Draper, Sir William

, lieutenant-general and K. B. was educated at Eton, and at King’s college, Cambridge; | and, preferring the military profession, went to the EastIndies in the company’s service; where, in 1760, he received the privilege of ranking as a colonel in the army, with Lawrence and Clive, and returned home that year. In 1761 he was promoted to the rank of brigadier in the expedition to Belleisle. In 1763, he, with admiral Cornish, conducted the expedition against Manila. They sailed from Madras Aug. 1, and anchored Sept. 27, in Manila bay, where the inhabitants had no expectation of the enemy. The fort surrendered Oct. 6, and was preserved from plunder by a ransom of four millions of dollars; half to be paid immediately, and the other half in a time agreed on. The Spanish governor drew on his court for the first half, but payment was never made. The arguments of the Spanish court were clearly refuted by colonel Draper in a letter to the earl of Halifax, then premier. Succeeding administrations declined the prosecution of this claim from reasons of state which were never divulged; and the commander in chief lost for his share of the ransom 25,000l. The colours taken at this conquest were presented to King’s college, Cambridge, and hung up in their beautiful chapel, and the conqueror was rewarded with a red ribband. Upon the reduction of the 79th regiment, which had served so gloriously in the East-Indies, his majesty, unsolicited by him, gave him the 16th regiment of foot as an equivalent. This he resigned to colonel Gisborne, for his half pay, 1200l. Irish annuity. In 1769 the colonel appeared, and with much credit, in a literacy character, drawing his pen against that of Junius, in defence of his friend the marquis of Granby, which drew a retort on himself, answered by him in a second letter to Junius, on the refutations of the former charge against him. On a republication of Junius’s first letter, sir William renewed his vindication of himself; and was answered with great keenness by his famous antagonist. Here the controversy dropped for the present, but he is supposed to have entered the lists once more, under the signature of Modestus, with that extraordinary and still concealed writer, in defence of general Gansel, who had been arrested for debt, and was rescued by a party of soldiers. In Oct. 1769 he retired to South Carolina, for the recovery of his health, and took the opportunity to make the tour of North America. That year he married miss de Lancy, daughter of the chief justice of New York, who died in | July 1778, and by whom he had a daughter born Aug. 18, 1773. May 29, 1779, sir William, being then in rank a lieutenant-general, was appointed lieutenant-governor of Minorca, on the unfortunate surrender of which important place he exhibited 29 charges against the late governor, general Murray, Nov. 11, 1782. Of these 27 were deemed frivolous and groundless and for the other two the governor was reprimanded. Sir William was then ordered to make an apology to general Murray, for having instituted the trial against him; in which he acquiesced. From this time he appears to have lived in retirement at Bath till his decease, which happened the 8th of January 1787. Many particulars respecting his controversy with Junius, as well as the controversy itself, may be seen in the splendid edition of “Junius’s Letters,” published by Mr. Woodfall in 1812. 1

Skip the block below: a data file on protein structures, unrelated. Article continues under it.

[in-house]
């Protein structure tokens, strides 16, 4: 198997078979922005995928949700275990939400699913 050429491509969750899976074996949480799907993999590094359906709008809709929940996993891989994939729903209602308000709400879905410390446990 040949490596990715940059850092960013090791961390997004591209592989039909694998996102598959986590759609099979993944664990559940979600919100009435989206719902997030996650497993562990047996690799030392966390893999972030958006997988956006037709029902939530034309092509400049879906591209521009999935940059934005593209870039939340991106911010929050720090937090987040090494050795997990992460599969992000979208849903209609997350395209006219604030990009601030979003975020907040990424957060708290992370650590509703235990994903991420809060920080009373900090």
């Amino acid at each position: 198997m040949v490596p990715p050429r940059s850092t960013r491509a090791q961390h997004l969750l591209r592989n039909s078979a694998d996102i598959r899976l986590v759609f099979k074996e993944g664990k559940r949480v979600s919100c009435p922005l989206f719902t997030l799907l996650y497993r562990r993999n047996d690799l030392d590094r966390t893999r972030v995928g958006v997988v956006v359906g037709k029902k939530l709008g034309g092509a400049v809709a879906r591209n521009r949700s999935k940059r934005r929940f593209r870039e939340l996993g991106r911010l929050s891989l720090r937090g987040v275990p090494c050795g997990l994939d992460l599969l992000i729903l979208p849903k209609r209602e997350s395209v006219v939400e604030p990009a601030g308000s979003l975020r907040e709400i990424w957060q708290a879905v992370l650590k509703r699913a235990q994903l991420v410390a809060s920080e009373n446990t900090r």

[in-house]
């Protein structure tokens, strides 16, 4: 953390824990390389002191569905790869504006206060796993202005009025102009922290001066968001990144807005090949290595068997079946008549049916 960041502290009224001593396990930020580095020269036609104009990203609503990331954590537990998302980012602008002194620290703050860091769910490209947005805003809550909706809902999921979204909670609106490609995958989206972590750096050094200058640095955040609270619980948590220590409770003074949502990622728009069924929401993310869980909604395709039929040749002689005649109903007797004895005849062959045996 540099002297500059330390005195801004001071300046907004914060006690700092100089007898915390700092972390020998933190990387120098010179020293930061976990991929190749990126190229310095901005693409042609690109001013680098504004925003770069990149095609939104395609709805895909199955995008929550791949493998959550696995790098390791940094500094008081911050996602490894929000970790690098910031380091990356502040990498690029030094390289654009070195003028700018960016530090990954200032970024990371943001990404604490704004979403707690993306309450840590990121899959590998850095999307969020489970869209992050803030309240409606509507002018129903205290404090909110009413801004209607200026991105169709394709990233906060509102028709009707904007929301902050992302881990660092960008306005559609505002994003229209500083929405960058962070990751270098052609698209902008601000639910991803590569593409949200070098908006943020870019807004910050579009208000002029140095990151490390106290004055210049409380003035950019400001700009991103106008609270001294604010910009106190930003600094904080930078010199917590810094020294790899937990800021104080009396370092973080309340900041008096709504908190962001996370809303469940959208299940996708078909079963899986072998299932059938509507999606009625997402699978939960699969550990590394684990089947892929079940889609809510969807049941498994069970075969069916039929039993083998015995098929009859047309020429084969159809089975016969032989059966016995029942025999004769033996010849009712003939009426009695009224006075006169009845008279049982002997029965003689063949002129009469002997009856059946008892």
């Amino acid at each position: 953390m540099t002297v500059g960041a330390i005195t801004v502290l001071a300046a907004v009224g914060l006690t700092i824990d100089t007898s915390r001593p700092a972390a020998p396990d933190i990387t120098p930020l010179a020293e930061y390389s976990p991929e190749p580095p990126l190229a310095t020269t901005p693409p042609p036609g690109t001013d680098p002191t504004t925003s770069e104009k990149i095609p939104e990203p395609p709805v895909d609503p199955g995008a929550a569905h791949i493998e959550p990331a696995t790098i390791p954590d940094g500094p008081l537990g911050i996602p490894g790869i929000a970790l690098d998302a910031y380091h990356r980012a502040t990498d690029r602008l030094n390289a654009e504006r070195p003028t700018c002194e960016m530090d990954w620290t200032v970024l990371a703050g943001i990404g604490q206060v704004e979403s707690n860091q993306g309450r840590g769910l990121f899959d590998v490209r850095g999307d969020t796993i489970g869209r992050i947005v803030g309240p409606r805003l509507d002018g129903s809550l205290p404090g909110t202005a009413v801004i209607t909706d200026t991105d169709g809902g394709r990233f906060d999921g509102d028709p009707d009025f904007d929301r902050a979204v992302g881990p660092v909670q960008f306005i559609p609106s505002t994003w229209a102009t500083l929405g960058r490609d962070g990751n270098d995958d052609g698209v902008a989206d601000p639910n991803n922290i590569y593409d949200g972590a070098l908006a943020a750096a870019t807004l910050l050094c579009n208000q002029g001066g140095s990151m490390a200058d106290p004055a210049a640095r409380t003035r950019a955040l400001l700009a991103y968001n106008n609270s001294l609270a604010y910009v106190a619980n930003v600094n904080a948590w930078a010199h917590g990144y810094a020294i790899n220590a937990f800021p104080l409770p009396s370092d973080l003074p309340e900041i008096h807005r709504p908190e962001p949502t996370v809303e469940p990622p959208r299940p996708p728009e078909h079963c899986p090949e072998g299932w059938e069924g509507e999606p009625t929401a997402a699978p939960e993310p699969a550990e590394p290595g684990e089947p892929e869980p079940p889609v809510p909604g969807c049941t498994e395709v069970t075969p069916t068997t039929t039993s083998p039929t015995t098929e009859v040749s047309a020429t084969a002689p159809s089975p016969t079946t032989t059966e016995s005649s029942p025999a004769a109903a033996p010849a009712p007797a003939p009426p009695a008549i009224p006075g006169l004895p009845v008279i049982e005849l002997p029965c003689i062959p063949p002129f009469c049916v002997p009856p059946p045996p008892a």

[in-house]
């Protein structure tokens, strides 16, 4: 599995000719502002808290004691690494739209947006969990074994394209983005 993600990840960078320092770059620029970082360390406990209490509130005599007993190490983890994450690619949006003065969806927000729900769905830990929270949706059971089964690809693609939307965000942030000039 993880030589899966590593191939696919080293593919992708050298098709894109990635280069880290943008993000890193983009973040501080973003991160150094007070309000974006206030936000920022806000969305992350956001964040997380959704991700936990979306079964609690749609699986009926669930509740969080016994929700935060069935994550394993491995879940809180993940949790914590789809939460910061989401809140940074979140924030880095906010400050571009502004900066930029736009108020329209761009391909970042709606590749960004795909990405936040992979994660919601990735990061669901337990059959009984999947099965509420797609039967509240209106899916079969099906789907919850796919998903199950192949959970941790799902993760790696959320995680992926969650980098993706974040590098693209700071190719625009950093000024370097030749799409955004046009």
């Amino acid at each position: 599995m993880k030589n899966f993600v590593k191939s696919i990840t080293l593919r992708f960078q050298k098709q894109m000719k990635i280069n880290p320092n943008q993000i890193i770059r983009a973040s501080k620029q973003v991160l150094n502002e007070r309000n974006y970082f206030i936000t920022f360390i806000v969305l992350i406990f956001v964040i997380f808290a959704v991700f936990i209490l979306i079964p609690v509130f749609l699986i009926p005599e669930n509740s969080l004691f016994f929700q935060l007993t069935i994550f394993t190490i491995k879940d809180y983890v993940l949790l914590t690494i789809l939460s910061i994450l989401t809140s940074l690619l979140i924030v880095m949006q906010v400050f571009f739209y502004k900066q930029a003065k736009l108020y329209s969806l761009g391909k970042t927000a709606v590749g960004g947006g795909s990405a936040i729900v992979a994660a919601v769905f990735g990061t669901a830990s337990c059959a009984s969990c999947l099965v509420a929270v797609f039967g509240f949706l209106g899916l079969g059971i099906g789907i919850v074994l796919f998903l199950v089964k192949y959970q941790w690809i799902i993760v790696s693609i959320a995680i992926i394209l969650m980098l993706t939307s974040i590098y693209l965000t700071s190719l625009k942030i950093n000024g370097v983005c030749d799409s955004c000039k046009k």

Woodfall’s Junius, vol. I. p. 69, &c.—Harwood’s Alumni Etonenses.